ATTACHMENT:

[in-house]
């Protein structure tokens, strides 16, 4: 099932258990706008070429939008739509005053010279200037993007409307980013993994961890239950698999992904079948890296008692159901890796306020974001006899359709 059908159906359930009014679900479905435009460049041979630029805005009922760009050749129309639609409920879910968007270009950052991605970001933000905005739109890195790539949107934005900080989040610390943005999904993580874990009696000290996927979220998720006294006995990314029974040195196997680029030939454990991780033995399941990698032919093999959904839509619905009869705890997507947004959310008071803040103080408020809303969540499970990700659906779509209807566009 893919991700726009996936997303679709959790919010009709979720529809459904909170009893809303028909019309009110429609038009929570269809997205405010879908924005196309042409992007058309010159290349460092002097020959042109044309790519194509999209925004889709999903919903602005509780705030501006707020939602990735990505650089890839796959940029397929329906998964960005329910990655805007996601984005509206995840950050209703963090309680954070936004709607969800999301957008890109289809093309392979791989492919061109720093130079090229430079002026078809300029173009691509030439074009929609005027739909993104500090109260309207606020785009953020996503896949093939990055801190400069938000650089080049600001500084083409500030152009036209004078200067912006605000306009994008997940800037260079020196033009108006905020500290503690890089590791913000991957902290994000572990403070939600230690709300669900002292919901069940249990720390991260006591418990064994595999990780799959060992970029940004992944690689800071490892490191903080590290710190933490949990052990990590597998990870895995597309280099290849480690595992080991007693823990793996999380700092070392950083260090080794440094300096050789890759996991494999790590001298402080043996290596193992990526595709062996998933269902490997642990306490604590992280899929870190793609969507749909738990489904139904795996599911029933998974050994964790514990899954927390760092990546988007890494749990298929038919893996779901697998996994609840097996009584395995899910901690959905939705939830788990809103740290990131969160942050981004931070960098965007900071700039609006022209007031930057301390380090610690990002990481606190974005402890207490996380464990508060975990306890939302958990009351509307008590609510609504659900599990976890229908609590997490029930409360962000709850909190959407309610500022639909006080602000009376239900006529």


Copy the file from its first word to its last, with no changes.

[in-house]
């Protein structure tokens, strides 16, 4: 099932258990706008070429939008739509005053010279200037993007409307980013993994961890239950698999992904079948890296008692159901890796306020974001006899359709 059908159906359930009014679900479905435009460049041979630029805005009922760009050749129309639609409920879910968007270009950052991605970001933000905005739109890195790539949107934005900080989040610390943005999904993580874990009696000290996927979220998720006294006995990314029974040195196997680029030939454990991780033995399941990698032919093999959904839509619905009869705890997507947004959310008071803040103080408020809303969540499970990700659906779509209807566009 893919991700726009996936997303679709959790919010009709979720529809459904909170009893809303028909019309009110429609038009929570269809997205405010879908924005196309042409992007058309010159290349460092002097020959042109044309790519194509999209925004889709999903919903602005509780705030501006707020939602990735990505650089890839796959940029397929329906998964960005329910990655805007996601984005509206995840950050209703963090309680954070936004709607969800999301957008890109289809093309392979791989492919061109720093130079090229430079002026078809300029173009691509030439074009929609005027739909993104500090109260309207606020785009953020996503896949093939990055801190400069938000650089080049600001500084083409500030152009036209004078200067912006605000306009994008997940800037260079020196033009108006905020500290503690890089590791913000991957902290994000572990403070939600230690709300669900002292919901069940249990720390991260006591418990064994595999990780799959060992970029940004992944690689800071490892490191903080590290710190933490949990052990990590597998990870895995597309280099290849480690595992080991007693823990793996999380700092070392950083260090080794440094300096050789890759996991494999790590001298402080043996290596193992990526595709062996998933269902490997642990306490604590992280899929870190793609969507749909738990489904139904795996599911029933998974050994964790514990899954927390760092990546988007890494749990298929038919893996779901697998996994609840097996009584395995899910901690959905939705939830788990809103740290990131969160942050981004931070960098965007900071700039609006022209007031930057301390380090610690990002990481606190974005402890207490996380464990508060975990306890939302958990009351509307008590609510609504659900599990976890229908609590997490029930409360962000709850909190959407309610500022639909006080602000009376239900006529």